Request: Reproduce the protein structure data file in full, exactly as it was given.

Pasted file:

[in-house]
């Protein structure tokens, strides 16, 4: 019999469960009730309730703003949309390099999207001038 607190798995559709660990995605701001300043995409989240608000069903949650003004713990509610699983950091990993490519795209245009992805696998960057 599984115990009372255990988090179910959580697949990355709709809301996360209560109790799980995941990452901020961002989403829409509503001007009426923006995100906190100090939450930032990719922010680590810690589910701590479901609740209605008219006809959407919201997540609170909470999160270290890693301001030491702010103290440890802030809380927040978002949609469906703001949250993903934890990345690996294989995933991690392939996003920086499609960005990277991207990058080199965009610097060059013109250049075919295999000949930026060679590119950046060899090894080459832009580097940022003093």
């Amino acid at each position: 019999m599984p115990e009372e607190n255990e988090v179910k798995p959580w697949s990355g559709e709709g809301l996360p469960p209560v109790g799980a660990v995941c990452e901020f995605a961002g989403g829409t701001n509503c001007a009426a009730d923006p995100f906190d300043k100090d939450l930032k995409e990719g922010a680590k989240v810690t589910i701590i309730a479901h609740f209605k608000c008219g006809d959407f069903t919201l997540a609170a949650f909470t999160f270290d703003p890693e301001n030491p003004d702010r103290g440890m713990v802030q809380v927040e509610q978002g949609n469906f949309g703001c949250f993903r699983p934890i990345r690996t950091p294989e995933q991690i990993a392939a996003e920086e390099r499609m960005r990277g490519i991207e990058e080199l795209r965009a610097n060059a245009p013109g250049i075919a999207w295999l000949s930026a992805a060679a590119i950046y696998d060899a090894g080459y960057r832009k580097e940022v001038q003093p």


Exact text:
[in-house]
């Protein structure tokens, strides 16, 4: 019999469960009730309730703003949309390099999207001038 607190798995559709660990995605701001300043995409989240608000069903949650003004713990509610699983950091990993490519795209245009992805696998960057 599984115990009372255990988090179910959580697949990355709709809301996360209560109790799980995941990452901020961002989403829409509503001007009426923006995100906190100090939450930032990719922010680590810690589910701590479901609740209605008219006809959407919201997540609170909470999160270290890693301001030491702010103290440890802030809380927040978002949609469906703001949250993903934890990345690996294989995933991690392939996003920086499609960005990277991207990058080199965009610097060059013109250049075919295999000949930026060679590119950046060899090894080459832009580097940022003093």
């Amino acid at each position: 019999m599984p115990e009372e607190n255990e988090v179910k798995p959580w697949s990355g559709e709709g809301l996360p469960p209560v109790g799980a660990v995941c990452e901020f995605a961002g989403g829409t701001n509503c001007a009426a009730d923006p995100f906190d300043k100090d939450l930032k995409e990719g922010a680590k989240v810690t589910i701590i309730a479901h609740f209605k608000c008219g006809d959407f069903t919201l997540a609170a949650f909470t999160f270290d703003p890693e301001n030491p003004d702010r103290g440890m713990v802030q809380v927040e509610q978002g949609n469906f949309g703001c949250f993903r699983p934890i990345r690996t950091p294989e995933q991690i990993a392939a996003e920086e390099r499609m960005r990277g490519i991207e990058e080199l795209r965009a610097n060059a245009p013109g250049i075919a999207w295999l000949s930026a992805a060679a590119i950046y696998d060899a090894g080459y960057r832009k580097e940022v001038q003093p």